I was unceremoniously fired this month by my Saudi newspaper, a leading English-language daily called Arab News. I had been the senior columnist on the op-ed page for nine years. I had committed one of the three cardinal sins an Arab journalist must avoid when working for the Arab press: I criticized the government. The other two? Bringing up Islam as an issue and criticizing, by name, political leaders in the Arab or Islamic world for their brazen excesses, dismal failures, and blatant abuses.
What Arabs have yet to learn is that the Western democracies work better than many others because to them the concept of accountability, expected from the head of state on down, is a crucial function of their national ideology. People have, for generations, existed with an ethic of fear – fear of originality, fear of innovation, fear of spontaneity, fear of life itself – and have had instilled in them the need to accept orthodoxy, dependence, and submission.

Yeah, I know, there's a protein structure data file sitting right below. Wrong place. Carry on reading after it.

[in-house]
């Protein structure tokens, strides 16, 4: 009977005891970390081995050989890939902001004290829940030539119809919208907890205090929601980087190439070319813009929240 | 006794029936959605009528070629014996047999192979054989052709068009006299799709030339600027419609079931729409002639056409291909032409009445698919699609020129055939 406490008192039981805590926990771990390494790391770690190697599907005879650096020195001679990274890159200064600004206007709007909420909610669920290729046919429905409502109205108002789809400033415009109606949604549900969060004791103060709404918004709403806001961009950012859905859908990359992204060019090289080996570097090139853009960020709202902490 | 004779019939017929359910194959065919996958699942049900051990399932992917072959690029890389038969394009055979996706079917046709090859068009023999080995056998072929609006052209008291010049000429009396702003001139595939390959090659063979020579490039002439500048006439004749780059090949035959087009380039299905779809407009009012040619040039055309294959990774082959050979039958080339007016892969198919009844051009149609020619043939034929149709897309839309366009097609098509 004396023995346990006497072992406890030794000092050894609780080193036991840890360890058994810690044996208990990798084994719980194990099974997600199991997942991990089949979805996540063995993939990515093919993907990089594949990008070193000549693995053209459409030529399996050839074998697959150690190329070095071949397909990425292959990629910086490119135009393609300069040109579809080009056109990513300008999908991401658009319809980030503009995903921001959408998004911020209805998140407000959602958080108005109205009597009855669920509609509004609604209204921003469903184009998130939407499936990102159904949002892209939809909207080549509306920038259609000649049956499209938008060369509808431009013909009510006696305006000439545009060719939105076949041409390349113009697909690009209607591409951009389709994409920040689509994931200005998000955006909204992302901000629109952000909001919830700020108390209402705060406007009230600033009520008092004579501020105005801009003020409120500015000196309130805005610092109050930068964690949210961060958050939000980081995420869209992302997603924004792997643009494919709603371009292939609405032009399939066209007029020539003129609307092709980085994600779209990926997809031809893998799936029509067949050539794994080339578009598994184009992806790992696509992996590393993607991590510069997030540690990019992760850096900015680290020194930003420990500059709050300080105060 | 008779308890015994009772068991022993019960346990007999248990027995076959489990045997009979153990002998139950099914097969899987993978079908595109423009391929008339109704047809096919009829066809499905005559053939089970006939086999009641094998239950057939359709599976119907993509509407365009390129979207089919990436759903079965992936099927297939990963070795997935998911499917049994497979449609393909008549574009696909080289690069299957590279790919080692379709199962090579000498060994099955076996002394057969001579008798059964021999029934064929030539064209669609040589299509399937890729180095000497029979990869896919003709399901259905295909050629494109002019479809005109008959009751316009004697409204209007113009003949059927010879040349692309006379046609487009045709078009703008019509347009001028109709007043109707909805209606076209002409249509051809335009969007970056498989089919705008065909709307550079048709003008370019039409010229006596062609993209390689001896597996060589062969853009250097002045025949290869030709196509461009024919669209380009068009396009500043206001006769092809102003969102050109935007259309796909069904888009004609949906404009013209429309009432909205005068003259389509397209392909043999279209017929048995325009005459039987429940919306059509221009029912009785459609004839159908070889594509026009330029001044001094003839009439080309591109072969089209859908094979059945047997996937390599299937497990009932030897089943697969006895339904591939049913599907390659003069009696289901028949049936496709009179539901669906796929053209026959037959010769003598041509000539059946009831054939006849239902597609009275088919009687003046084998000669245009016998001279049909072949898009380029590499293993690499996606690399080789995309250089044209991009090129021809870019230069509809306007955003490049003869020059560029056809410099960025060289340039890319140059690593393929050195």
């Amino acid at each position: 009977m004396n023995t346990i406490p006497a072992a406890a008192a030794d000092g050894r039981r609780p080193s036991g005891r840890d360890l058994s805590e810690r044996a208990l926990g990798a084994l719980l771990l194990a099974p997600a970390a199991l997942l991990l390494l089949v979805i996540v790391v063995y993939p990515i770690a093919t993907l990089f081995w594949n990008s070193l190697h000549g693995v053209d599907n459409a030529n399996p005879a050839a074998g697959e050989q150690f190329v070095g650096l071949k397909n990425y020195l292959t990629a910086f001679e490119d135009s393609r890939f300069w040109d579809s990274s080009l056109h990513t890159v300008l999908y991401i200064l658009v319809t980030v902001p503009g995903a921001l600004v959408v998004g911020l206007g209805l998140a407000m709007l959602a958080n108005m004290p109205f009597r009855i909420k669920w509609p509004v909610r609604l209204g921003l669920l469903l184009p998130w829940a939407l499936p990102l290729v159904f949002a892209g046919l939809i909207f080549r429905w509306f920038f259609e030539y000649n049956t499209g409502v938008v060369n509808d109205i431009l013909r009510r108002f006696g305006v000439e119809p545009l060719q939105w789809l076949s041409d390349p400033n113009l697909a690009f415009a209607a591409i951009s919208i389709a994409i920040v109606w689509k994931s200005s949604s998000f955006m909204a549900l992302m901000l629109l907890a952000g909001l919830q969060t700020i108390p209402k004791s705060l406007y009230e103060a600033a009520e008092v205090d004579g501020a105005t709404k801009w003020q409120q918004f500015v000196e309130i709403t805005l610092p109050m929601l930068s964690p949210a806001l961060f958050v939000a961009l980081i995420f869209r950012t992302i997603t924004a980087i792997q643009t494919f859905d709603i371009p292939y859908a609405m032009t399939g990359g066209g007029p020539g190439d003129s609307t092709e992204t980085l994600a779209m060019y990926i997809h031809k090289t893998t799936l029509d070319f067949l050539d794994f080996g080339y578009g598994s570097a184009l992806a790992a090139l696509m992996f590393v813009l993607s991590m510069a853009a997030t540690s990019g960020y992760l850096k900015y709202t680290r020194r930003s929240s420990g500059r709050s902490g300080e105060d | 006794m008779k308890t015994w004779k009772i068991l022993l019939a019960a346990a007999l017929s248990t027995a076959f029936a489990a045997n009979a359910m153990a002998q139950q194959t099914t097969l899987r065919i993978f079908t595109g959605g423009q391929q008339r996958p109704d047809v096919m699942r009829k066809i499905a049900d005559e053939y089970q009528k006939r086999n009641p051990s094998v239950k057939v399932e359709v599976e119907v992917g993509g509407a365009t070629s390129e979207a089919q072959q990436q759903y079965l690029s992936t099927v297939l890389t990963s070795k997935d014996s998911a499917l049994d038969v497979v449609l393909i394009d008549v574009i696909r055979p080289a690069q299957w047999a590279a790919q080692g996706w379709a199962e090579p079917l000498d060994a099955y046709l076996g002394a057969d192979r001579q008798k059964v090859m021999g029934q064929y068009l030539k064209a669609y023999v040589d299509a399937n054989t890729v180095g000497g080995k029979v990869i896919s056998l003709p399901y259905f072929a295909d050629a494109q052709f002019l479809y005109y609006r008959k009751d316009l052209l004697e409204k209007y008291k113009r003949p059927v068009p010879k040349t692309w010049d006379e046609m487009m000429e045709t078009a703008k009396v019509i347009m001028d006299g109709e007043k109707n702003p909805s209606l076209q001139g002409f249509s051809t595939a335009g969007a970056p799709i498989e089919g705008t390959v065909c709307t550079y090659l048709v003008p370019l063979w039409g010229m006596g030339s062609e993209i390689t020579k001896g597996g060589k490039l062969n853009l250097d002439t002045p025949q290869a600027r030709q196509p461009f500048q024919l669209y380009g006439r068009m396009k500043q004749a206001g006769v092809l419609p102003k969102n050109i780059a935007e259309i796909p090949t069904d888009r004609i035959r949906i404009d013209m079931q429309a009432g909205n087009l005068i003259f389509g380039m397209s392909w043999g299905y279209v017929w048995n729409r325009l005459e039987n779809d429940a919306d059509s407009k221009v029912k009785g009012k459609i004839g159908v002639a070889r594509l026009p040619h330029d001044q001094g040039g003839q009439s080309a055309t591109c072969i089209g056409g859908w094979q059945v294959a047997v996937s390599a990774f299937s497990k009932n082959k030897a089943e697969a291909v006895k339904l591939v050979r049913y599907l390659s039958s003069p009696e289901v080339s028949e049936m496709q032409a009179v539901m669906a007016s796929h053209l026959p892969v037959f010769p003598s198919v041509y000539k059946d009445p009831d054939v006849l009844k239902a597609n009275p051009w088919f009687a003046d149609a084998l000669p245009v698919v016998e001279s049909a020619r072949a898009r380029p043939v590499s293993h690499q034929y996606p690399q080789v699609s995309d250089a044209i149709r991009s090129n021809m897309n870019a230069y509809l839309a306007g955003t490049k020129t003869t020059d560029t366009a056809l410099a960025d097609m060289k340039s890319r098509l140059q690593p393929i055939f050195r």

The Arab world today is ruled for the most part by authoritarian regimes that rely on coercion, violence, and terror to rule, and that demand from their citizens submission, obedience and conformity. And that includes “journalists,” to whom, by now, responsibility to truth and logic has become irrelevant.